WALK LIKE AN EGYPTIAN / BASIM MAGDY
WALK LIKE AN EGYPTIAN
By Basim Magdy, 2003
Published in Nafas Art Magazine and Africa e Mediterraneo
The issue of diversity concerning representations of contemporary Egyptian art.
What started as the earnest enthusiasm of some curators to break the Western codes of artistic perception of art and demolish previously established stereotypes has unintentionally created new ones. The growing interest in different artistic practices in Third World countries, together with the impact that the introduction of new media and ideas have had on their development, have largely contributed to the restricting categorization of such practices. Third World artists have come to terms with an obviously Western system of acceptance of their production, one that mostly favors work complying with a fixed set of expectations as to the issues addressed by Third World artists.
Based on the Western media’s stereotypical views of the social, cultural, and political situation in Egypt, most Western curators find themselves fascinated only by Egyptian artwork that deals specifically with socio-political issues, dismissing diverse aesthetic interests as ones that do not relate to any immediate local reality. Following these assumptions, an obvious pattern can be traced regarding the context in which contemporary Egyptian artists’ work has recently been presented in major international shows. In the majority of these, artists interested in the socio-politics of the local have been selected largely on the basis of their respective geographical background (e.g. Egyptian / Arab / African), bearing in mind the cultural, ethnic, and religious expectations that background is associated with.
Although I cannot claim that such shows find their sole interest in the geographical and its socio-politics, they have – problematically enough – succeeded in creating an understanding in the West that Egyptian artists’ work should only explore identity issues, political oppression, gender equity, religion-related issues, or authoritative indifference and this only within the limitations of a local context.
As a result of this situation, Egyptian artists who work within different contexts based on widely diverse individual interests find the current situation quite frustrating. The stereotyping of socio-political art as the preeminent representation of contemporary Egyptian art leaves them wedged in between institutional accusations of being influenced by Western trends and Western accusations of neglecting their local “identity issues”.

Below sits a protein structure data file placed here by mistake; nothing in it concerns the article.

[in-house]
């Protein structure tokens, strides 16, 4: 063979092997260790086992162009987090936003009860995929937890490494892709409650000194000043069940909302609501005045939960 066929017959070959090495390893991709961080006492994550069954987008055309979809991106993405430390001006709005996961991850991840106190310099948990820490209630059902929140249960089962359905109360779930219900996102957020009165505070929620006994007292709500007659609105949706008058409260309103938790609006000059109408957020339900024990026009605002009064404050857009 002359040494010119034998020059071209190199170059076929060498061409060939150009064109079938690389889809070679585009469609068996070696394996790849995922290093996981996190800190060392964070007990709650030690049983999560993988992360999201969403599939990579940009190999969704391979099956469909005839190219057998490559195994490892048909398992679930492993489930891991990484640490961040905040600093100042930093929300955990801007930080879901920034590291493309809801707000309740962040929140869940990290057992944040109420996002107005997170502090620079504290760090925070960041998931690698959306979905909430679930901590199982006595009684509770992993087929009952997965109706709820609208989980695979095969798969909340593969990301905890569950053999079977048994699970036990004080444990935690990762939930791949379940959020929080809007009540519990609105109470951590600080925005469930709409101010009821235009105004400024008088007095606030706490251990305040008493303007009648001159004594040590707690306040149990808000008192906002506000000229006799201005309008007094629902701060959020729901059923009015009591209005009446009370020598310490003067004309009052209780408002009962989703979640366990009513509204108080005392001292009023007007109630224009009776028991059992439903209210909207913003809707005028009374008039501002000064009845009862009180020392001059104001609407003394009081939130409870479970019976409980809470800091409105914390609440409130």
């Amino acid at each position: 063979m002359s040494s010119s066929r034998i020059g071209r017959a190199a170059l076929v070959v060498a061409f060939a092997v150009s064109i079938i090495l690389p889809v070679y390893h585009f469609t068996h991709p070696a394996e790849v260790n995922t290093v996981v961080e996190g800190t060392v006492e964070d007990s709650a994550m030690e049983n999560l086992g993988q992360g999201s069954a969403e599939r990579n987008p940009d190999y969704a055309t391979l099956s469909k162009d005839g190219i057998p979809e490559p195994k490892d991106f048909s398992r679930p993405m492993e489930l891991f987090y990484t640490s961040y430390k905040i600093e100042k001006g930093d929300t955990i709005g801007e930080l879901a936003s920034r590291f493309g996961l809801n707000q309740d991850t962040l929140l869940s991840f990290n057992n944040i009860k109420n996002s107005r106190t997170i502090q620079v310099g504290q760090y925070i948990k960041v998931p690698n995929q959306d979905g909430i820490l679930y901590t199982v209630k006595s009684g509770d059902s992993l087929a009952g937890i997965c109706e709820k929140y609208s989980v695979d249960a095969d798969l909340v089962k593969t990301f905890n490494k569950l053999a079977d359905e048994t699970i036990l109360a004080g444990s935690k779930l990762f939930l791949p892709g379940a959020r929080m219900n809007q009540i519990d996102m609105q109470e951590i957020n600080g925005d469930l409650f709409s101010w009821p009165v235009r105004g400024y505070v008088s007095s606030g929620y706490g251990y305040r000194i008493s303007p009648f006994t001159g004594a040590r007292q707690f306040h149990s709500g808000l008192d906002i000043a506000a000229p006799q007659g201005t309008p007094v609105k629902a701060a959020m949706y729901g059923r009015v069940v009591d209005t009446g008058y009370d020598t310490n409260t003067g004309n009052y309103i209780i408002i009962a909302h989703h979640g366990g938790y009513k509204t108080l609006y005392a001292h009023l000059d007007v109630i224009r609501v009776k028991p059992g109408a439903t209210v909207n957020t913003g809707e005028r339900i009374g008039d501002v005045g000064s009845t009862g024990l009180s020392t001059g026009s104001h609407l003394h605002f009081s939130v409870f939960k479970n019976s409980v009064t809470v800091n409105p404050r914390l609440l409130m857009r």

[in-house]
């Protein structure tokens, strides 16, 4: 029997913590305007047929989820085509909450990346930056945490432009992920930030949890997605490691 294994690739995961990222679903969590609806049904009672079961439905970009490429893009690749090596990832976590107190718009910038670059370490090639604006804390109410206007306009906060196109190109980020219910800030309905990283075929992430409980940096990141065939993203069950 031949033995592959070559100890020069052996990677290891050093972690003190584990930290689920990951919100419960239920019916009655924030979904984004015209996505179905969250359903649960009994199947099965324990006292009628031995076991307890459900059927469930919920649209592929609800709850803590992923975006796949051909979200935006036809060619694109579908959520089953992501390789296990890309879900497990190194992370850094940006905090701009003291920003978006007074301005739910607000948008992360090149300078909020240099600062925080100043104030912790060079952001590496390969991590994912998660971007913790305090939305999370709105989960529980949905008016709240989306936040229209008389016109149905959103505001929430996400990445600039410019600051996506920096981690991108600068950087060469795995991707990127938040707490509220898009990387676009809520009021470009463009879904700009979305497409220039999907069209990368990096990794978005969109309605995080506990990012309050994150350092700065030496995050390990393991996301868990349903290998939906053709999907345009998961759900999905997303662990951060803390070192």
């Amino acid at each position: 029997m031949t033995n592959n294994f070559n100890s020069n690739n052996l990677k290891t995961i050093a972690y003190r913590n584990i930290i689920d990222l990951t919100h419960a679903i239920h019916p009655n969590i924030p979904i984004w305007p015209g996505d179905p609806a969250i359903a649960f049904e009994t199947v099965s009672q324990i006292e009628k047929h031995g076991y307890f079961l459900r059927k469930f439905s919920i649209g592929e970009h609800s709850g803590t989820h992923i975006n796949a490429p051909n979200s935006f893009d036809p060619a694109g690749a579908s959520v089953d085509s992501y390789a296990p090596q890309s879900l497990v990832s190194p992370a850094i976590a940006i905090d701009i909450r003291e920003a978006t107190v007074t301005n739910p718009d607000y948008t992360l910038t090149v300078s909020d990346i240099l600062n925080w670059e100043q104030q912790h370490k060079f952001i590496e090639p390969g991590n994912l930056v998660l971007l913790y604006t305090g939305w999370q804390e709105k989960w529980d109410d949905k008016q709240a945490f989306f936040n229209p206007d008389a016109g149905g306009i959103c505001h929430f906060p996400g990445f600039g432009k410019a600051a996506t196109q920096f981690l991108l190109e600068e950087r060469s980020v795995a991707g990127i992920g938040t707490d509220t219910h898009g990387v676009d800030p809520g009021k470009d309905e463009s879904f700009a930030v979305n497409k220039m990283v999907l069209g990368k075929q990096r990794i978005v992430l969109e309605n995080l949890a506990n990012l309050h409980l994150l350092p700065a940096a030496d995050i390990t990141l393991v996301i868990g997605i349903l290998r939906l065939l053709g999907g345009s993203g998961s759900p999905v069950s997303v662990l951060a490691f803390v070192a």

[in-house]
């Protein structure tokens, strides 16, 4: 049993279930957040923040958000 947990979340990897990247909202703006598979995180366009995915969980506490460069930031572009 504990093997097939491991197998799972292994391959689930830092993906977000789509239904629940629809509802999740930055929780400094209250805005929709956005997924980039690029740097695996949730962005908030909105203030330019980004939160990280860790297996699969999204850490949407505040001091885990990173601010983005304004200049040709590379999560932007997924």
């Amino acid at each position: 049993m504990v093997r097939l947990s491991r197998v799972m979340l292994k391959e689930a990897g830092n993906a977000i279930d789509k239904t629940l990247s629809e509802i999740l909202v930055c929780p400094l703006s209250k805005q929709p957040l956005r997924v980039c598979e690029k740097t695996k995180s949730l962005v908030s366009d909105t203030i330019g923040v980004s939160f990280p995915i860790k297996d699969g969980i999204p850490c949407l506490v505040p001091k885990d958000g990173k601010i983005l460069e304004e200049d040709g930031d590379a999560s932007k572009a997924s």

Whilst not denying the existence of identity issues – usually attributed to colonial practices and their repercussions – in Third World countries such as Egypt, one cannot claim Europe is deprived of them. The European population, mainly Caucasian until World War II, has become an unavoidably noticeable mix of all races, languages, and sometimes contradictory cultural habits. This situation has created complex identity issues based on a debate on how far the acceptance of the Other can go. Such changes in European societies have not been of much interest for mainstream European artists to address in their work, neither have they been supported by curators. Instead, the production of work is mainly based on a diversity of ideas and individual interests.
This current trend in curatorial practice concerning contemporary Egyptian art needs urgent address since it could eventually compromise artistic diversity. New ideas need to be negotiated between artists, curators, and galleries without dismissing any of those parties’ interests (including interests in the socio-politics of the local). Artists should also take the initiative to question shows that bring a few names together under a geographically related title, thus presenting their work within a limited context.
I see some resemblance between this situation and an unrelated personal one: During my first visit to the USA, I found it hilarious that children often asked me if I knew the song “Walk like an Egyptian” and if, back home, I actually did walk like an Egyptian. I returned to Cairo and eagerly looked for anyone who “walked like an Egyptian” but unsurprisingly found no one!